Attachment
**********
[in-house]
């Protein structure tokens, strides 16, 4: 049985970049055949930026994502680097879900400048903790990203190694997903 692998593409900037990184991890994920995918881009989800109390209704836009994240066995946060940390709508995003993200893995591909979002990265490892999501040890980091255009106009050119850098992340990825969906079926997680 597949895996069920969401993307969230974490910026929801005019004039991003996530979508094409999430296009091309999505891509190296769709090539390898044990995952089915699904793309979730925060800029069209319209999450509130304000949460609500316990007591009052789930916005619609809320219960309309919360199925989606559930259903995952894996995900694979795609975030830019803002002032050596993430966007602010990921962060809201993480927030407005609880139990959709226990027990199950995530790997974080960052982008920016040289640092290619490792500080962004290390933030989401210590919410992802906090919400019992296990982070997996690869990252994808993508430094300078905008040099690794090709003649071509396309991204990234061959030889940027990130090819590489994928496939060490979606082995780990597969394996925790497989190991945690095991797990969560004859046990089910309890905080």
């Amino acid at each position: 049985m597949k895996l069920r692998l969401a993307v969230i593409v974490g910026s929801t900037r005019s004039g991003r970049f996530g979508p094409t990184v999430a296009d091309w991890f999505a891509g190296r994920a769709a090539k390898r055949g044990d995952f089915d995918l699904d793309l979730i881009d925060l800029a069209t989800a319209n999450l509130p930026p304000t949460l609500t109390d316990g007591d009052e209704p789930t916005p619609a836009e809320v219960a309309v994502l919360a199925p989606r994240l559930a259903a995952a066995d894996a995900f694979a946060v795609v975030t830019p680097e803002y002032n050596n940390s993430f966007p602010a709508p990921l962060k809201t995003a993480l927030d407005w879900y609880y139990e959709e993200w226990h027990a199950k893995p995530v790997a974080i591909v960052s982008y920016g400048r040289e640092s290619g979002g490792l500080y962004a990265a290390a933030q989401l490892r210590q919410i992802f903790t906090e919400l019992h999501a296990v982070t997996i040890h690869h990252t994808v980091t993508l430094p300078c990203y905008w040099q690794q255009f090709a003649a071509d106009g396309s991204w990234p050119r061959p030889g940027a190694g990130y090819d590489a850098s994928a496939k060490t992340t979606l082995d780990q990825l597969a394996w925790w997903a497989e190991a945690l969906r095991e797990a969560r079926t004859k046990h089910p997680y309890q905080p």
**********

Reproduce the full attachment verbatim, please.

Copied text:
[in-house]
């Protein structure tokens, strides 16, 4: 049985970049055949930026994502680097879900400048903790990203190694997903 692998593409900037990184991890994920995918881009989800109390209704836009994240066995946060940390709508995003993200893995591909979002990265490892999501040890980091255009106009050119850098992340990825969906079926997680 597949895996069920969401993307969230974490910026929801005019004039991003996530979508094409999430296009091309999505891509190296769709090539390898044990995952089915699904793309979730925060800029069209319209999450509130304000949460609500316990007591009052789930916005619609809320219960309309919360199925989606559930259903995952894996995900694979795609975030830019803002002032050596993430966007602010990921962060809201993480927030407005609880139990959709226990027990199950995530790997974080960052982008920016040289640092290619490792500080962004290390933030989401210590919410992802906090919400019992296990982070997996690869990252994808993508430094300078905008040099690794090709003649071509396309991204990234061959030889940027990130090819590489994928496939060490979606082995780990597969394996925790497989190991945690095991797990969560004859046990089910309890905080």
């Amino acid at each position: 049985m597949k895996l069920r692998l969401a993307v969230i593409v974490g910026s929801t900037r005019s004039g991003r970049f996530g979508p094409t990184v999430a296009d091309w991890f999505a891509g190296r994920a769709a090539k390898r055949g044990d995952f089915d995918l699904d793309l979730i881009d925060l800029a069209t989800a319209n999450l509130p930026p304000t949460l609500t109390d316990g007591d009052e209704p789930t916005p619609a836009e809320v219960a309309v994502l919360a199925p989606r994240l559930a259903a995952a066995d894996a995900f694979a946060v795609v975030t830019p680097e803002y002032n050596n940390s993430f966007p602010a709508p990921l962060k809201t995003a993480l927030d407005w879900y609880y139990e959709e993200w226990h027990a199950k893995p995530v790997a974080i591909v960052s982008y920016g400048r040289e640092s290619g979002g490792l500080y962004a990265a290390a933030q989401l490892r210590q919410i992802f903790t906090e919400l019992h999501a296990v982070t997996i040890h690869h990252t994808v980091t993508l430094p300078c990203y905008w040099q690794q255009f090709a003649a071509d106009g396309s991204w990234p050119r061959p030889g940027a190694g990130y090819d590489a850098s994928a496939k060490t992340t979606l082995d780990q990825l597969a394996w925790w997903a497989e190991a945690l969906r095991e797990a969560r079926t004859k046990h089910p997680y309890q905080p």